Don't harp on Toronto's 6-1 record without Lowry this season as evidence he's less than necessary. Noise abounds in those samples, particularly this year, and the Raptors are still better overall with him on the court. He should only be moved if the return makes sense or he asks for it.

    If Toronto is on the fence, it should lean toward keeping him. Championship contention is never too far away in the Eastern Conference, and the trio of VanVleet, OG Anunoby and Pascal Siakam allows the Raptors to straddle both the present and future without moving on from Lowry. And if this core stays together beyond the trade deadline, Toronto automatically deserves dark-horse consideration in an Eastern Conference with only three true-blue contenders.

Miami Heat: +4600

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    Rich Pedroncelli/Associated Press

    Looking only at the Miami Heat's .500 record culminates with an impulse to declare them a disappointment. But their rotation has been brutalized by injuries and COVID-19. The sample they've amassed with Jimmy Butler is likely more telltale of their state—and they're 14-8 when he's in the lineup.

    John Schuhmann elaborated further for NBA.com:

    "Since Jimmy Butler returned from a 10-game absence on Jan. 31, the Heat have gone 12-6 to climb from 12th to sixth in the East. They've had the league's third-ranked defense and wins over the Lakers and Jazz over that stretch."

    "Offense remains an issue and Butler's effective field-goal percentage of 34.0% on shots from outside the paint is the worst mark among 198 players who've taken at least 200 shots from the outside. But over his last three games (he missed a two-game series against the Hawks), he's averaged 29.7 points (on 57 percent shooting and 9.3 free-throw attempts per game), 7.0 rebounds, 9.3 assists and 2.3 steals."

    Miami's offense has the tools to improve from within. Butler, Bam Adebayo, Goran Dragic and Tyler Herro have only been available for seven games together, and Kendrick Nunn regained his offensive mojo before hitting a cold(ish) streak leading into the All-Star break. Adebayo also has room to up his attack mode. He's had eight games in which he both logged over 30 minutes and attempted fewer than 12 shots.

    The Heat still seem a hair off last year's Finals trajectory with all of this in mind. Their options at the 4 are unspectacular after losing Jae Crowder in free agency. Pairing Kelly Olynyk with Adebayo is getting the job done now, but it won't be an every-series answer in the playoffs. Tagging Miami with top-10 title odds skews toward generous if no playable additions are made via trade or the buyout market.

Phoenix Suns: +3200

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    Ralph Freso/Associated Press

    Bargain alert.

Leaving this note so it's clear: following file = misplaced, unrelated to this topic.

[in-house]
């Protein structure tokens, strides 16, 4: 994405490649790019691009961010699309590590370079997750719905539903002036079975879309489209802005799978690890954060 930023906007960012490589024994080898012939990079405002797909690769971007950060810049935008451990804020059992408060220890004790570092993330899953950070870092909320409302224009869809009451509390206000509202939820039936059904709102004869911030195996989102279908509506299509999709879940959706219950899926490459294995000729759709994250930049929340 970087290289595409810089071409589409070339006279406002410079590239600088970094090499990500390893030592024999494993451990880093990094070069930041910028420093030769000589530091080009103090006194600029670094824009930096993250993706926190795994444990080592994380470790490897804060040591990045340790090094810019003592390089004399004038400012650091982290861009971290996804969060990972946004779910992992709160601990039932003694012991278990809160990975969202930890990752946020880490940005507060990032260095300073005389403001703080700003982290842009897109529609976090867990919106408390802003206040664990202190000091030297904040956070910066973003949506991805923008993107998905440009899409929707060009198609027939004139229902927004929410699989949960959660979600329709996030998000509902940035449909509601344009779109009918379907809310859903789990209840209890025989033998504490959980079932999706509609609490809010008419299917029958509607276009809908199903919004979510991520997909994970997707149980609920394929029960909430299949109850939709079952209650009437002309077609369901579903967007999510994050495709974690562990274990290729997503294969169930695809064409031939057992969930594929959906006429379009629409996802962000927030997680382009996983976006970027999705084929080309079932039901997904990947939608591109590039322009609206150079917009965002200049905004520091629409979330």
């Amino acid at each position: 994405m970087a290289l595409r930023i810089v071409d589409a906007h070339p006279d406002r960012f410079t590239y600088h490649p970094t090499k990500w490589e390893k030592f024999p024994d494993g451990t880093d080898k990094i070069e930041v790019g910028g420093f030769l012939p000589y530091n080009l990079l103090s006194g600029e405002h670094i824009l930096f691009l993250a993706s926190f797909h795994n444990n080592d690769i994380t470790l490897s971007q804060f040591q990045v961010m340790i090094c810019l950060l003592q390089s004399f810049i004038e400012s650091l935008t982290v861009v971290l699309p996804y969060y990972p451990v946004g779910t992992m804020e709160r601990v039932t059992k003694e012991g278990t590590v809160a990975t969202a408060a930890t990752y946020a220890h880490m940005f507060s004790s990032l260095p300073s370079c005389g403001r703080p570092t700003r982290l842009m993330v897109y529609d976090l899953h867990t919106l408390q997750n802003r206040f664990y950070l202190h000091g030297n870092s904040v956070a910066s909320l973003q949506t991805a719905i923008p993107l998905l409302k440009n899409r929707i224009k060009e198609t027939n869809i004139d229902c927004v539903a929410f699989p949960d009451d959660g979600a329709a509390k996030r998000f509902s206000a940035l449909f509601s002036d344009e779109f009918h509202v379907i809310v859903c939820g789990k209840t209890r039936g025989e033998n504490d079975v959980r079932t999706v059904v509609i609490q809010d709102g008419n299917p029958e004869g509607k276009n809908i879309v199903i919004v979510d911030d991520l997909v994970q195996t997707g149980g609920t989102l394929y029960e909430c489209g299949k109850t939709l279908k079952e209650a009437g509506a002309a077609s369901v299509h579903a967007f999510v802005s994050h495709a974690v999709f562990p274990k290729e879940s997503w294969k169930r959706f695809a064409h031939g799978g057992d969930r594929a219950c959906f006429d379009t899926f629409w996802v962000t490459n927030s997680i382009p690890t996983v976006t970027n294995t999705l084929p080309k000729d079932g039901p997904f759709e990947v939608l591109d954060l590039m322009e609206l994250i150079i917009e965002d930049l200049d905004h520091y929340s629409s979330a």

Laying 32-to-1 odds firmly entrenches the Phoenix Suns inside the second tier of championship contenders, creating measurable separation between them and teams like Dallas and Miami, but it still doesn't do justice to their actual title chances. They don't have the second-best record in the league by accident. They are deep. They have two superstars. They can defend. The Brooklyn Nets are the only team with a higher winning percentage against squads above .500.

    Phoenix may have one of the Association's two or three most complete rosters, bar none. And it hasn't even peaked yet. Its most important lineup—Chris Paul, Devin Booker, Mikal Bridges, Jae Crowder, Deandre Ayton—remains a net negative for the season. That'll change.

    Purchasing this much Suns stock requires faith in Dario Saric-at-the-5 arrangements and Cameron Payne's overarching performance. That's fine.

    Saric-at-center lineups are nuking opponents by 25.4 points per 100 possessions. He specifically is defending well enough not just to beat up on second units but also to close games when the matchup doesn't favor Ayton. Between Saric and Frank Kaminsky, the Suns have adequately inoculated themselves against Ayton's roller-coaster performances.

    Payne is the larger wild card at this point, and his minutes shouldn't carry as much weight in the playoffs. Booker and Paul will see even more court time together, and E'Twaun Moore exists.

    There might be something to Phoenix's relative lack of postseason experience. Ayton, Booker, Bridges and Cam Johnson are playoff newbies. That matters. With Paul in tow, it matters less. Treat the Suns as a real championship threat, because that's exactly what they are.

Boston Celtics: +3000

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    Michael Dwyer/Associated Press

    All-Star campaigns from Jaylen Brown and Jayson Tatum have kept the Boston Celtics above water. That's not quite a ringing endorsement. Boston is supposed to have championship clout. Clinging to the East's four seed sounds good in theory, but much less so when it comes with a 19-17 record.